• sayCallbacks are executed once per client connection. This makes it suitable for customizing the message based on the individual client.
  • onSayReceiveCallbacks are executed only once, when the message is sent to the server.
// in this example no one will be able to join any room, and the `say` callback will never be invoked.

api.chatRoom.addMiddleware({
  name: 'blocking chat middleware',
  join: function(connection, room, callback){
    callback(new Error('blocked from joining the room'));
  }),
  say: function(connection, room, messagePayload, callback){
    api.chatRoom.broadcast({}, room, 'I have entered the room: ' + connection.id, function(e){
      callback();
    });
  },
});

If a say is blocked/errored, the message will simply not be delivered to the client. If a join or leave is blocked/errored, the verb or method used to invoke the call will be returned that error.


Task Request Flow



Task Middleware


Task middleware is implemented as a thin wrapper around Node Resque plugins and currently exposes the before_perform, after_perform, before_enqueue, and after_enqueue functions of Resque plugins through preProcessor, postProcessor,preEnqueue, and postEnqueue methods. Each middleware requires a name and at least one function. In addition, a middleware can be global, in which case it also requires a priority.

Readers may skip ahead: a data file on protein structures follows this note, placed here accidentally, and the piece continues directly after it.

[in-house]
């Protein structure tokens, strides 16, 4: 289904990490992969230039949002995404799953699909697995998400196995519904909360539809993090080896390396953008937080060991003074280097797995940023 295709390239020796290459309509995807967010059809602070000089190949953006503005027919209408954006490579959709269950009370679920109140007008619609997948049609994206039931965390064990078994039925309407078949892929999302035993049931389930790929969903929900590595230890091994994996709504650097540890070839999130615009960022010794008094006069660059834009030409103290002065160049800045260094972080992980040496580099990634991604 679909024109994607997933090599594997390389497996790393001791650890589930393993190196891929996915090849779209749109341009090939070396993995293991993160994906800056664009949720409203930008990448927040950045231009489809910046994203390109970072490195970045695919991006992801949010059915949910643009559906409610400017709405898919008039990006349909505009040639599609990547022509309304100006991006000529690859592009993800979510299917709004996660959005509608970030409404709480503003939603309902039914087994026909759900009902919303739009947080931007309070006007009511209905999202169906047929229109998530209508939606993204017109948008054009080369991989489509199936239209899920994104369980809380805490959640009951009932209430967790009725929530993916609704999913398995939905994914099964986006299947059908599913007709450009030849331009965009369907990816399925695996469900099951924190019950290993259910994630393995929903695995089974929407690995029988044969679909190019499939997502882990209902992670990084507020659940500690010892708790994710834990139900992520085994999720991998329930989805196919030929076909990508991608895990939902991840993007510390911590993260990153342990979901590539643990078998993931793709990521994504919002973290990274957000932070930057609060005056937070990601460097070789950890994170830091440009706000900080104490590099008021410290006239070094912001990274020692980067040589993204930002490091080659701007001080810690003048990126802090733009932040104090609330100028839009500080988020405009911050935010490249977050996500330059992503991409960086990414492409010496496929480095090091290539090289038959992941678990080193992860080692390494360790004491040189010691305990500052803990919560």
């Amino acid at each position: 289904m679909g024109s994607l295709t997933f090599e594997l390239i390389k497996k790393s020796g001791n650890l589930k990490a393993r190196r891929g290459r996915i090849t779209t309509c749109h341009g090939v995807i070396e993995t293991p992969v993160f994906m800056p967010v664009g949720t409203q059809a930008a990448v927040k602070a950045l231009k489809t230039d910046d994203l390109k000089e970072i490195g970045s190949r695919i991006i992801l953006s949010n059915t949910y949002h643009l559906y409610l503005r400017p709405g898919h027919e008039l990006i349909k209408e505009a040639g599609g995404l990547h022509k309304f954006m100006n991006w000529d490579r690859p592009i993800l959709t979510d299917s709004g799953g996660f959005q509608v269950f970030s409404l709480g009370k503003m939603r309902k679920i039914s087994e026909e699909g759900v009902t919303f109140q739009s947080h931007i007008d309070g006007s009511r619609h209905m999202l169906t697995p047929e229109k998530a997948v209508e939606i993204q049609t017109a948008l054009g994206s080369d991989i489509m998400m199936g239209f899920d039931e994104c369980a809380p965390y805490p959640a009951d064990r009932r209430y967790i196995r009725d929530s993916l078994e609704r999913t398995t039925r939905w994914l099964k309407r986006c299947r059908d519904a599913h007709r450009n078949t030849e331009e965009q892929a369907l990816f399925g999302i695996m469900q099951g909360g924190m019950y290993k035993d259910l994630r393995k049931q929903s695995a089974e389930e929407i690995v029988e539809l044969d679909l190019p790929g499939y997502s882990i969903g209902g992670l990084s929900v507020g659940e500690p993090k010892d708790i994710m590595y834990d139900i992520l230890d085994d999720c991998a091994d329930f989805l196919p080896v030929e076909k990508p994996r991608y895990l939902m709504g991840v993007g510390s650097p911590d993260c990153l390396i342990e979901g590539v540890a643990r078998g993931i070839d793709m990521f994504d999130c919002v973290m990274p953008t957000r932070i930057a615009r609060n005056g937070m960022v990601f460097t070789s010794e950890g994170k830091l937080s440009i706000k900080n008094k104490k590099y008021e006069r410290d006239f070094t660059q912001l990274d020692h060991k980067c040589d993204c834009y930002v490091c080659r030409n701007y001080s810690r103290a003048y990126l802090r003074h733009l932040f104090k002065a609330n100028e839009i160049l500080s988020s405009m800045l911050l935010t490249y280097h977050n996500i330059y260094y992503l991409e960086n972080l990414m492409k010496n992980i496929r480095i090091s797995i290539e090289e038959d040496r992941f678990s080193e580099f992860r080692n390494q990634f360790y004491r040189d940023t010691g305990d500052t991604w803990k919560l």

In the preProcessor, you can access the original task params through this.args[0]. In the postProcessor, you can access the task result at this.worker.result. In the preEnqueue and postEnqueue you can access the task params through this.args[0]. If you wish to prevent a task from being enqueued using the preEnqueue middleware you must explicitly set the toRun value to false in the callback. Because the task middleware is executed by Resque this is an instance of a Resque Worker and contains a number of other elements which may be useful in a middleware.

Task Middleware Example

The following example is a simplistic implementation of a task execution timer middleware.

'use strict';

module.exports = {
  loadPriority:  1000,
  initialize: function(api, next){
    api.taskTimer = {
      middleware: {
        name: 'timer',
        global: true,
        priority: 90,
        preProcessor: function(next){
          var worker = this.worker;
          worker.start = process.hrtime();
          next();
        },
        postProcessor: function(next){
          var worker = this.worker;
          var elapsed = process.hrtime(worker.start);
          var seconds = elapsed[0];
          var millis = elapsed[1] / 1000000;
          api.log(worker.job.class + ' done in ' + seconds + ' s and ' + millis + ' ms.', 'info');
          next();
        },
        preEnqueue: function(next){
          var params = this.args[0];
          //Validate params
          next(null, true); //callback is in form cb(error, toRun)
        },
        postEnqueue: function(next){
          api.log("Task successfully enqueued!");
          next();
        }
      }
    };

    api.tasks.addMiddleware(api.taskTimer.middleware);
  }
};